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Rachel Ollestad

MUSE 355

Dr. Palmer

12 December 2016

HAT Journal Essay: Final Project

One of the biggest mistakes made by beginning instrumental teachers is to begin

their ensembles with reading music notation and playing their instruments from the very

beginning of the school year. There can be several valid reasons as to why teachers feel the

need to start students with playing instruments and reading music. Oftentimes, band

teachers feel the need to start preparing for concerts to showcase skills to administrators

and to parents. Teachers could also get swept up in the excitement and chaos that is

beginning band. Students want to play from the very beginning, and in order to please the

students, teachers can sometimes forego important instruction that help create well-

rounded, musically ready students. Some of this instruction includes the use of sound-

before-sight methods, movement, and audiation methods in early classes. Teachers also

have to keep in mind how their program will be run: everything from physical room set up

to recruitment and classroom management. Only when thinking about these things in

addition to everyday instrumental rehearsal will a beginning instrumental ensemble be

successful.

Because the average beginning instrumental teacher has a lot on his or her plate, it

can be difficult to justify spending a lot of time in the beginning of a new school year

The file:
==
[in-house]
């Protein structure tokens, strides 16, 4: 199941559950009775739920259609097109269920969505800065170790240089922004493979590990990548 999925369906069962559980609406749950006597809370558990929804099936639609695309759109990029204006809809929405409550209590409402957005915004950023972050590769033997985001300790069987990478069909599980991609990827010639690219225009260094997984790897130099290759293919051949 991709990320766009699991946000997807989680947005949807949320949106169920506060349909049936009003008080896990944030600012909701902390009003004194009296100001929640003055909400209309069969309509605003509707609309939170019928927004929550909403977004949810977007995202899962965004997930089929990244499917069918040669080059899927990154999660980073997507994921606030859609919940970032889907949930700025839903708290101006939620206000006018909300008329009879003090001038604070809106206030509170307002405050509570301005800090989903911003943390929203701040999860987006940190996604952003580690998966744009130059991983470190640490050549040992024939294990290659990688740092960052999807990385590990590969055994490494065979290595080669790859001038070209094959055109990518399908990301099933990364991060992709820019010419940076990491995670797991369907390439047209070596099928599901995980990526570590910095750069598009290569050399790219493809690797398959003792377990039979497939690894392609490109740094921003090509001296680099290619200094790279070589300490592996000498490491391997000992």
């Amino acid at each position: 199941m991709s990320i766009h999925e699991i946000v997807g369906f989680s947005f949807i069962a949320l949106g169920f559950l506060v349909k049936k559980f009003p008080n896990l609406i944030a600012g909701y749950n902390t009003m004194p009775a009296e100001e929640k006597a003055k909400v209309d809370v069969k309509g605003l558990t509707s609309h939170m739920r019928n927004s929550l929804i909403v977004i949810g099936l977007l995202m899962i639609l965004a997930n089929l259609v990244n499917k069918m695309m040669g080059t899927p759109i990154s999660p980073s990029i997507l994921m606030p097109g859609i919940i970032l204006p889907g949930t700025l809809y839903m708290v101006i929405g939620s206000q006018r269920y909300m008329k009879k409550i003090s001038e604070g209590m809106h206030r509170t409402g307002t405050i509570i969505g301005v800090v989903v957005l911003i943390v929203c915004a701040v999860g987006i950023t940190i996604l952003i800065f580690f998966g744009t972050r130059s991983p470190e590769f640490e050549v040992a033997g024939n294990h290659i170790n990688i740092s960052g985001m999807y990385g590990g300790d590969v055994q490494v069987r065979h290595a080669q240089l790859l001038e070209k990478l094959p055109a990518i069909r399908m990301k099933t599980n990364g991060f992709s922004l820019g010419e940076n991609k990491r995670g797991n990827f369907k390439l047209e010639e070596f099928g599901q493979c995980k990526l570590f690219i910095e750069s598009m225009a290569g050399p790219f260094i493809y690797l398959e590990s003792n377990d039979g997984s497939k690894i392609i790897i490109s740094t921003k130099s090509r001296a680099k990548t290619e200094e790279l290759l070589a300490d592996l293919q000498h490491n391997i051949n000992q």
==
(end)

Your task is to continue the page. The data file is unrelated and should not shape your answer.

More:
assessing musical readiness and planning instruction that will best help students become

well-rounded musicians in the future. Planning this time into early lessons, however, is
vital as it sets the foundation for the rest of the school year. Before even beginning to play

instruments, teachers should devote sufficient time to assessing musical readiness by

having students complete basic rhythmic and tonal exercises designed to identify whether

or not they can keep a steady beat, hear a tonal center, and feel division of the beat.

Teachers also have to keep in mind that music learning is very closely related to

language acquisition. If students do not understand how to listen to, comprehend, and play

music they cannot be expected to read and notate music. Much like a child first learns how

to listen to and understand and then to speak language, she should also learn music in the

same way. A great way for a beginning instrumental teacher to do is to incorporate sound-